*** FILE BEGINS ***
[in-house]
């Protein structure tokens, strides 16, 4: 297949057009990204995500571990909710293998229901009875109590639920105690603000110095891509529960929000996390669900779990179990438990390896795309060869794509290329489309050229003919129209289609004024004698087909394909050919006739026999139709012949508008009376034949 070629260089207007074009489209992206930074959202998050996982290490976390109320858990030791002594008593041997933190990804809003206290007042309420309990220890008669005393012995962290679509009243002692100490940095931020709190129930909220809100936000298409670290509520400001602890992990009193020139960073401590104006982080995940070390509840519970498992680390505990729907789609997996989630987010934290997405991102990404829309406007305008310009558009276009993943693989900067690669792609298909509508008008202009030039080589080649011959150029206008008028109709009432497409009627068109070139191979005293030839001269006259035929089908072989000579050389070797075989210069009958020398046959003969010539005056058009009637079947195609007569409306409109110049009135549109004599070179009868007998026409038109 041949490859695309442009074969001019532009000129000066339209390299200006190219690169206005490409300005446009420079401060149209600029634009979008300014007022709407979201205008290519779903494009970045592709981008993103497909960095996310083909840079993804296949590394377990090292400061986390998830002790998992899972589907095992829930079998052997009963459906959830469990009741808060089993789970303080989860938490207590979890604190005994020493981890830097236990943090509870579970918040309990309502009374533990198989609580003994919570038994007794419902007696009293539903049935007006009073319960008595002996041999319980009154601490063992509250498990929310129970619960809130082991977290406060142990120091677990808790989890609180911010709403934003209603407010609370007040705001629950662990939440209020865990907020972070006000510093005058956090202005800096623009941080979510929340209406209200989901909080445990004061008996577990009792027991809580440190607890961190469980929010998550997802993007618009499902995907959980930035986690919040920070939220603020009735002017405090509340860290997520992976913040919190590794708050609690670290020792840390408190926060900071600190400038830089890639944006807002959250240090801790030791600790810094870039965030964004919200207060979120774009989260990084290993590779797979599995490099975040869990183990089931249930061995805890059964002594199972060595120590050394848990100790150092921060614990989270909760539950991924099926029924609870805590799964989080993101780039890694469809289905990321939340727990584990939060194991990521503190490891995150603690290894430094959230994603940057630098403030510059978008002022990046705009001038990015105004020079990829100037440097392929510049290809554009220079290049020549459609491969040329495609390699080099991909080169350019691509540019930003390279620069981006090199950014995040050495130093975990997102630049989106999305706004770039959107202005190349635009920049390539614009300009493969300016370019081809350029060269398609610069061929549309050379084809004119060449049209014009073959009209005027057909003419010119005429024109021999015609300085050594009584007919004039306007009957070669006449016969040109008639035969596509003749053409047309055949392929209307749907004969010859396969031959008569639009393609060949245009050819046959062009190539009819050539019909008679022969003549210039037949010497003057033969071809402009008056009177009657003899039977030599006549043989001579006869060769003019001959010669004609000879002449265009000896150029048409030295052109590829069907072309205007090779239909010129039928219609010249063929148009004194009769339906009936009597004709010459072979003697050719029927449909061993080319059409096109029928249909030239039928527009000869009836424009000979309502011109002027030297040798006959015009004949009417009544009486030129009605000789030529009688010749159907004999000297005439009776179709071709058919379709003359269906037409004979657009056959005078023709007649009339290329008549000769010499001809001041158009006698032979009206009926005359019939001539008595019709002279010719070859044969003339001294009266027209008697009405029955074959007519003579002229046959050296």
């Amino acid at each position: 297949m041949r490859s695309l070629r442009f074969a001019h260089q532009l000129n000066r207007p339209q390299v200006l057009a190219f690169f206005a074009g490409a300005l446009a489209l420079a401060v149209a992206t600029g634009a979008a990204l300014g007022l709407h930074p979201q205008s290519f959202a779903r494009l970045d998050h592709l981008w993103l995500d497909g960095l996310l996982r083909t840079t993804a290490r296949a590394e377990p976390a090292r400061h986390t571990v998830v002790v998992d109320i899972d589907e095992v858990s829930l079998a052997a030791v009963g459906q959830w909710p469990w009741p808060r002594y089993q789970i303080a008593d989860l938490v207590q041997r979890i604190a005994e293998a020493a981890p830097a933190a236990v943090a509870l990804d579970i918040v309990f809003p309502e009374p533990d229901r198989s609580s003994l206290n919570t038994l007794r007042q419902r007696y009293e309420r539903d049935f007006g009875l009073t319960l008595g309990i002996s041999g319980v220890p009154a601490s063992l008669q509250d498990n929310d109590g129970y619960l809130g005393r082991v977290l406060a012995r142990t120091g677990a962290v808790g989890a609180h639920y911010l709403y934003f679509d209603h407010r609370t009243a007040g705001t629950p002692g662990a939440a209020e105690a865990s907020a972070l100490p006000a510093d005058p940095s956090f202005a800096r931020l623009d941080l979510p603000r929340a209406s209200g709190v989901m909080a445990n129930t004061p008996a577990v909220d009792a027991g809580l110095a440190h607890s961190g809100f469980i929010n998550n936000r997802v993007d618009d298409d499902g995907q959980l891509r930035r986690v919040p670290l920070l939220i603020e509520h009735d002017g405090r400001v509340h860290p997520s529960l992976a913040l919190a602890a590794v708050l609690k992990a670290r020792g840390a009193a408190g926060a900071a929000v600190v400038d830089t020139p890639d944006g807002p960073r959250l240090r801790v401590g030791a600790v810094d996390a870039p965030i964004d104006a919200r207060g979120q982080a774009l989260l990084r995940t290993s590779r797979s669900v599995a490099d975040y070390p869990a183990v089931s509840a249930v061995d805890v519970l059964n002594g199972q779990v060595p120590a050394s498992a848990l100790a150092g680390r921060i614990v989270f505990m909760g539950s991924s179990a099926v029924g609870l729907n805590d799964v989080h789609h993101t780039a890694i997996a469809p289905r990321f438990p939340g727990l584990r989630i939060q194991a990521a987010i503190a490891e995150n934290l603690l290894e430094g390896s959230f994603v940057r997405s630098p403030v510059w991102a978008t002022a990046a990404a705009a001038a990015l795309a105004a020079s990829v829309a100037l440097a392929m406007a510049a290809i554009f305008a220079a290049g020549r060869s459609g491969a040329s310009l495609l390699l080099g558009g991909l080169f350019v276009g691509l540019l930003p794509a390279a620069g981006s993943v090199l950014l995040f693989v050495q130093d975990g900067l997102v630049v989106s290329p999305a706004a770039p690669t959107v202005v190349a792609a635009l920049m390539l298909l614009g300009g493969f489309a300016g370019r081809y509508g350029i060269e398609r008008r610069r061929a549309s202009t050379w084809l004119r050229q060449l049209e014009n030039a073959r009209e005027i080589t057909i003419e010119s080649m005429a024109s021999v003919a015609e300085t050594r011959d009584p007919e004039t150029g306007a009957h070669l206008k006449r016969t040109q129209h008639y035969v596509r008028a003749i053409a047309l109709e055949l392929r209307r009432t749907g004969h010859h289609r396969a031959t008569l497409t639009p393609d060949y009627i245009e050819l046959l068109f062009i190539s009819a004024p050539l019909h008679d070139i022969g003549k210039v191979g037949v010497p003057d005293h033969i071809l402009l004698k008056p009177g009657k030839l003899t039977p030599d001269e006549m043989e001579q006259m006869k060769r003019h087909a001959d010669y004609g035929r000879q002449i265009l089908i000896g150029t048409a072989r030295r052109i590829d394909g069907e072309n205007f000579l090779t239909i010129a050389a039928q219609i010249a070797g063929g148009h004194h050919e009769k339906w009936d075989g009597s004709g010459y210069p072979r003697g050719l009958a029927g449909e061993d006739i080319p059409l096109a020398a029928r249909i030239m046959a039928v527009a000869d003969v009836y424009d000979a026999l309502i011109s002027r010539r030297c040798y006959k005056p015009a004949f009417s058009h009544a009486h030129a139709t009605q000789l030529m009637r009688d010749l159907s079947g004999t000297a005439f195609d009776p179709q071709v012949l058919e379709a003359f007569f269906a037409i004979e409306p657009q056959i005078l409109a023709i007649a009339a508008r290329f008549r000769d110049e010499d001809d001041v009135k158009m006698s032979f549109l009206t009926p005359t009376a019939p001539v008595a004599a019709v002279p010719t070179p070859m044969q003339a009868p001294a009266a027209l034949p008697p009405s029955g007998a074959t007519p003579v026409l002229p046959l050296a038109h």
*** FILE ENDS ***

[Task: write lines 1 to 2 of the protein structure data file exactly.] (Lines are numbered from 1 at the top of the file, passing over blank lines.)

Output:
[in-house]
């Protein structure tokens, strides 16, 4: 297949057009990204995500571990909710293998229901009875109590639920105690603000110095891509529960929000996390669900779990179990438990390896795309060869794509290329489309050229003919129209289609004024004698087909394909050919006739026999139709012949508008009376034949 070629260089207007074009489209992206930074959202998050996982290490976390109320858990030791002594008593041997933190990804809003206290007042309420309990220890008669005393012995962290679509009243002692100490940095931020709190129930909220809100936000298409670290509520400001602890992990009193020139960073401590104006982080995940070390509840519970498992680390505990729907789609997996989630987010934290997405991102990404829309406007305008310009558009276009993943693989900067690669792609298909509508008008202009030039080589080649011959150029206008008028109709009432497409009627068109070139191979005293030839001269006259035929089908072989000579050389070797075989210069009958020398046959003969010539005056058009009637079947195609007569409306409109110049009135549109004599070179009868007998026409038109 041949490859695309442009074969001019532009000129000066339209390299200006190219690169206005490409300005446009420079401060149209600029634009979008300014007022709407979201205008290519779903494009970045592709981008993103497909960095996310083909840079993804296949590394377990090292400061986390998830002790998992899972589907095992829930079998052997009963459906959830469990009741808060089993789970303080989860938490207590979890604190005994020493981890830097236990943090509870579970918040309990309502009374533990198989609580003994919570038994007794419902007696009293539903049935007006009073319960008595002996041999319980009154601490063992509250498990929310129970619960809130082991977290406060142990120091677990808790989890609180911010709403934003209603407010609370007040705001629950662990939440209020865990907020972070006000510093005058956090202005800096623009941080979510929340209406209200989901909080445990004061008996577990009792027991809580440190607890961190469980929010998550997802993007618009499902995907959980930035986690919040920070939220603020009735002017405090509340860290997520992976913040919190590794708050609690670290020792840390408190926060900071600190400038830089890639944006807002959250240090801790030791600790810094870039965030964004919200207060979120774009989260990084290993590779797979599995490099975040869990183990089931249930061995805890059964002594199972060595120590050394848990100790150092921060614990989270909760539950991924099926029924609870805590799964989080993101780039890694469809289905990321939340727990584990939060194991990521503190490891995150603690290894430094959230994603940057630098403030510059978008002022990046705009001038990015105004020079990829100037440097392929510049290809554009220079290049020549459609491969040329495609390699080099991909080169350019691509540019930003390279620069981006090199950014995040050495130093975990997102630049989106999305706004770039959107202005190349635009920049390539614009300009493969300016370019081809350029060269398609610069061929549309050379084809004119060449049209014009073959009209005027057909003419010119005429024109021999015609300085050594009584007919004039306007009957070669006449016969040109008639035969596509003749053409047309055949392929209307749907004969010859396969031959008569639009393609060949245009050819046959062009190539009819050539019909008679022969003549210039037949010497003057033969071809402009008056009177009657003899039977030599006549043989001579006869060769003019001959010669004609000879002449265009000896150029048409030295052109590829069907072309205007090779239909010129039928219609010249063929148009004194009769339906009936009597004709010459072979003697050719029927449909061993080319059409096109029928249909030239039928527009000869009836424009000979309502011109002027030297040798006959015009004949009417009544009486030129009605000789030529009688010749159907004999000297005439009776179709071709058919379709003359269906037409004979657009056959005078023709007649009339290329008549000769010499001809001041158009006698032979009206009926005359019939001539008595019709002279010719070859044969003339001294009266027209008697009405029955074959007519003579002229046959050296």